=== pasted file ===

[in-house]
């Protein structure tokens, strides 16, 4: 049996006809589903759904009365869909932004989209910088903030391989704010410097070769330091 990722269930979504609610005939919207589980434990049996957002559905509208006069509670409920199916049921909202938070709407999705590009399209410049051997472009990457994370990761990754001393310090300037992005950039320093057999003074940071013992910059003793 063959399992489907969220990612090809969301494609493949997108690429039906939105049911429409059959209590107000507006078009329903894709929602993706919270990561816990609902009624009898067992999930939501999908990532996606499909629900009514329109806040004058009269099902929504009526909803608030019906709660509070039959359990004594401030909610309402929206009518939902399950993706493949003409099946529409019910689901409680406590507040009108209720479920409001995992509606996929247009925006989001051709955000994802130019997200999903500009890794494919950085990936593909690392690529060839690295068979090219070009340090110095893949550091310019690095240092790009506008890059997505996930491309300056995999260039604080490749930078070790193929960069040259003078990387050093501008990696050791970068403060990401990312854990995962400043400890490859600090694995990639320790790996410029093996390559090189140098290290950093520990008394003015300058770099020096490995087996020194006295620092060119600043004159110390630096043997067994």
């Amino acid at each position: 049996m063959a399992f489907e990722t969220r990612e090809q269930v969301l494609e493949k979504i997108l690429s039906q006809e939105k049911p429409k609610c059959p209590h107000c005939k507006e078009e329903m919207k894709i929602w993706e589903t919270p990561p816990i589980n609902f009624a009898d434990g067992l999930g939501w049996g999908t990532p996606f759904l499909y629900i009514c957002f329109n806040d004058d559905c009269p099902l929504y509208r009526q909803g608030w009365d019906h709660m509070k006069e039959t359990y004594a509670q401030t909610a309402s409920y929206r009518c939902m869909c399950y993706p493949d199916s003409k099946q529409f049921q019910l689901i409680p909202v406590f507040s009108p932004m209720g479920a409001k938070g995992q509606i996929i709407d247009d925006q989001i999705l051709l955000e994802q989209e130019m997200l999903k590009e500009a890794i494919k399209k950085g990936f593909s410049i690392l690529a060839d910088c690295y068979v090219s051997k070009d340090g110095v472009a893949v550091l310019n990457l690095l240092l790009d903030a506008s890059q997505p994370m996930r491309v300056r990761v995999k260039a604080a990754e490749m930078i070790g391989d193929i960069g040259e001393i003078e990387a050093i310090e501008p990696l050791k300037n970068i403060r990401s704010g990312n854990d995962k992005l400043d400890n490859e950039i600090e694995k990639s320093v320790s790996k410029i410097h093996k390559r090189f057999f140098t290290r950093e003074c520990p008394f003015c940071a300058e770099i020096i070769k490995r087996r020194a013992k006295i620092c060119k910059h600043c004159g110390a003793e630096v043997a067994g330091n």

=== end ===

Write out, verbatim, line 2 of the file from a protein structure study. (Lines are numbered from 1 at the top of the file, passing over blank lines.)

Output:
């Protein structure tokens, strides 16, 4: 049996006809589903759904009365869909932004989209910088903030391989704010410097070769330091 990722269930979504609610005939919207589980434990049996957002559905509208006069509670409920199916049921909202938070709407999705590009399209410049051997472009990457994370990761990754001393310090300037992005950039320093057999003074940071013992910059003793 063959399992489907969220990612090809969301494609493949997108690429039906939105049911429409059959209590107000507006078009329903894709929602993706919270990561816990609902009624009898067992999930939501999908990532996606499909629900009514329109806040004058009269099902929504009526909803608030019906709660509070039959359990004594401030909610309402929206009518939902399950993706493949003409099946529409019910689901409680406590507040009108209720479920409001995992509606996929247009925006989001051709955000994802130019997200999903500009890794494919950085990936593909690392690529060839690295068979090219070009340090110095893949550091310019690095240092790009506008890059997505996930491309300056995999260039604080490749930078070790193929960069040259003078990387050093501008990696050791970068403060990401990312854990995962400043400890490859600090694995990639320790790996410029093996390559090189140098290290950093520990008394003015300058770099020096490995087996020194006295620092060119600043004159110390630096043997067994």